Tracking multiple focuses

I have a very basic labeling system to be able to quickly glance at what needs focusing, as well as what needs filtering. I have three labels in Trello. ShopKeep, Family, and Personal. While your labels may differ you must be able to deterministically label cards.


Don’t be afraid of cross-prioritizing. There are only so many hours in the day to focus on and you need to find balance. Spend 15 minutes in the morning making sure things are properly labeled, and bined. Finding time to re-prioritize is key here. Things come up! Nothing is a “stop what you are doing and refocus” event so a lot of these are dropped into the inbox bin. Trello has mobile apps, and you can use those to quickly add cards to your inbox on the go.

Evernote vs. Trello vs. Notes vs. Paper

Any tool can be used to keep track of your cards, and bins. Find a tool that works for you and use it to power your life.

In conclusion

Quickly, and efficiently viewing your day as a work queue will help you be more organized, and more focused on what you need to do. You will find yourself having more clarity into your efficiencies and inefficiencies. Be retrospective on what you did, and didn’t do. Be retrospective on what you can do and you find yourself accomplishing more towards your goals.

Sharpen Your Focus

As developers, we have keep too much in short term memory. When was the last time we integrated with master? When was this feature supposed to be turned on in production? Where are we? Who are we? With all of these questions, the addition of social networking we are far too distracted to be as efficient as we should be.

Since the introduction of ‘Do Not Disturb’ across the iOS/OS X framework I have come to know, and love it. It has freed us from the bounds of push notifications and the binding chains of e-mail. Turning it on, you are now notified quietly in the background about what is going on in your eLife. Before this functionality, we were bombarded with Facebook/Twitter/Instagram/LinkedIn/iMessage/Email notifications that are distracting more times than not.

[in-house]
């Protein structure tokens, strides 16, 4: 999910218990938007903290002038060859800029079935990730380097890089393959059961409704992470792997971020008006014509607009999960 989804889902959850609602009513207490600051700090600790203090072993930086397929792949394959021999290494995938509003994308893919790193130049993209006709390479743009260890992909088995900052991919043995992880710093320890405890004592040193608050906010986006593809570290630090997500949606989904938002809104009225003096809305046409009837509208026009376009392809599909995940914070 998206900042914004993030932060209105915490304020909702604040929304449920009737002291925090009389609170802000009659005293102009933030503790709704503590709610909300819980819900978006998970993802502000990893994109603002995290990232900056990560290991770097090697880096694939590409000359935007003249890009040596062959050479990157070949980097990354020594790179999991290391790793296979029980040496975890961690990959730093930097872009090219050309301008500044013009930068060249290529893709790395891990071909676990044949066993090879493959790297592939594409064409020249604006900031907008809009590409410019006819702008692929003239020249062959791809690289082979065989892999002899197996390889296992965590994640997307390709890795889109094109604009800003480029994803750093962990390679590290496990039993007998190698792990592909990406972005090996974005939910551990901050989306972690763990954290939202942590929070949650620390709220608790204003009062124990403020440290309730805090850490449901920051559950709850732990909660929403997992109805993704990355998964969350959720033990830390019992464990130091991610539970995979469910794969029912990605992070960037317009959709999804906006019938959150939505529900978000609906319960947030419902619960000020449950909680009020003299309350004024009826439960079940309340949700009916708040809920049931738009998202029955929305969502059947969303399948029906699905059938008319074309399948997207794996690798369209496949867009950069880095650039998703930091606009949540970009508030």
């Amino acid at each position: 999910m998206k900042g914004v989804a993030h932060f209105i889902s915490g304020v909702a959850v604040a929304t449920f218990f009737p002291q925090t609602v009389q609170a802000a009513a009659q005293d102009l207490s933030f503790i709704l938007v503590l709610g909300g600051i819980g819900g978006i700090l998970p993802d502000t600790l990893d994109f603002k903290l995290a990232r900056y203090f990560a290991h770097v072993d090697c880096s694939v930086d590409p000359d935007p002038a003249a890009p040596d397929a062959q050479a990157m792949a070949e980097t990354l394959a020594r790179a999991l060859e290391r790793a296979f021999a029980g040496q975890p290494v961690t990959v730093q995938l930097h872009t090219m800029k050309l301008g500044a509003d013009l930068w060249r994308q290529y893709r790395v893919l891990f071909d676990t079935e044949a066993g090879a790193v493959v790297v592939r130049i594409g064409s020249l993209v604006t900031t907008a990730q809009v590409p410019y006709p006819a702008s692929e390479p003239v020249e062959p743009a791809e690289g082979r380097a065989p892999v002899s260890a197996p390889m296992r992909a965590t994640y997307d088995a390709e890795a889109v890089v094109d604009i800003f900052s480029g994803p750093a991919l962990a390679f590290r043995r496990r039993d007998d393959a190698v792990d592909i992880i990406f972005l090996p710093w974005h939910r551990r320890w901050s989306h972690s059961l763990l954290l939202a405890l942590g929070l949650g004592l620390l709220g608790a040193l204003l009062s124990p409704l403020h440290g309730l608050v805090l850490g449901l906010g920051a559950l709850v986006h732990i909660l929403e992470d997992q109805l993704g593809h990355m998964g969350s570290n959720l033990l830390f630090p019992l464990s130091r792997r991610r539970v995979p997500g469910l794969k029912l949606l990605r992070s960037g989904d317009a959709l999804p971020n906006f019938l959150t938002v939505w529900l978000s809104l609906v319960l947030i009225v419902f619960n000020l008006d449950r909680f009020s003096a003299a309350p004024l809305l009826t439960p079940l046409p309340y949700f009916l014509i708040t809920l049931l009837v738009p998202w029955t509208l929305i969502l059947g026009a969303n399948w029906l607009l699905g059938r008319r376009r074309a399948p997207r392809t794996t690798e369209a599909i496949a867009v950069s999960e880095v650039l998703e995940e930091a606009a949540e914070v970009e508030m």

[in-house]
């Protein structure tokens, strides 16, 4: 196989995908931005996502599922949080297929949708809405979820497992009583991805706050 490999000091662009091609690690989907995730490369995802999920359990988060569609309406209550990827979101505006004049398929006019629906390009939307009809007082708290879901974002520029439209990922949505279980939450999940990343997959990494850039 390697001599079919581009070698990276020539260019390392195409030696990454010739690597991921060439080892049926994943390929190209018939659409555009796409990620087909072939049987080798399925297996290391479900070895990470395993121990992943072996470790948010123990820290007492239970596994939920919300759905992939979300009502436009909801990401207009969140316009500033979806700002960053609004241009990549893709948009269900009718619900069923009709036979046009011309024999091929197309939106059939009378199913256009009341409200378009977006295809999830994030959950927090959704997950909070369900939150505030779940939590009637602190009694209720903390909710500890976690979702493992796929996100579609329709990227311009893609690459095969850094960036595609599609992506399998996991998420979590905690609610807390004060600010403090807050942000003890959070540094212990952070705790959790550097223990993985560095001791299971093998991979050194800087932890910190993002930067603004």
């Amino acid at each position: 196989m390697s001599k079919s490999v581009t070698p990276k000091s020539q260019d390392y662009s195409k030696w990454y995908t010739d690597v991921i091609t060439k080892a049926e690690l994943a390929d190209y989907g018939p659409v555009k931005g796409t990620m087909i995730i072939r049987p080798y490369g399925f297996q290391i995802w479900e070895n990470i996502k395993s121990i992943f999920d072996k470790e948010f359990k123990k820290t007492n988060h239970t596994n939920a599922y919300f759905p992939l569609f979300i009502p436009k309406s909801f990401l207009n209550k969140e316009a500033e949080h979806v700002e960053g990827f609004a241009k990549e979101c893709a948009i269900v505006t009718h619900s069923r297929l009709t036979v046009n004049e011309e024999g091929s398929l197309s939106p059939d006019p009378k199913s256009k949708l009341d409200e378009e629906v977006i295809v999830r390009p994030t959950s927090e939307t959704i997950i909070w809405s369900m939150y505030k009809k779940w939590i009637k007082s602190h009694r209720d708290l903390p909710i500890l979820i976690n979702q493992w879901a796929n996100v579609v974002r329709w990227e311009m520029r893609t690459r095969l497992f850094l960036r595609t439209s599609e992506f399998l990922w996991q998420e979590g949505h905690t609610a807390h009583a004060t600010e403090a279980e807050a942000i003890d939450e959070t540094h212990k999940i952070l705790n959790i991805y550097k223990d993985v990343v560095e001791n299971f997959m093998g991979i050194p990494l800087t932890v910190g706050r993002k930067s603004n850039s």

Please allow yourself to break free from the hell that is synchronous notification. All of the tools we use are only as good as how we use them. You simply cannot bring yourself to deleting your eLife, so we have to learn to live with them inside the workflow of our daily life. ‘Do Not Disturb’ is one such way we can all do this successfully.

‘Do Not Disturb’ should have been named ‘Do Not Distract.’ We speak a lot about context switches as a bad thing in our software, so why could it be a good thing in our minds? Stopping these context switches will allow you to sharpen your focus on what matters. Perhaps right now email matters, which often times it can, you won’t be distracted by Twitter telling you that you’ve been followed by a cat.

Do ourselves a favor, work less distracted for a day. Silence all notifications and simply focus on your tasks. We will find out that perhaps push notifications weren’t such a great idea when it comes to productivity.

Keep in mind that your mileage may vary with this. I’ve come to find that it is so useful to allow me to sit and be focused on the task at hand, and then when I am ready I can switch my context to either the next notification that is waiting or something else entirely. My productivity has gone up since utilizing this tool. Many others like it exist, but my iPhone is my information hub so ‘Do Not Disturb’ is exactly what I use and love.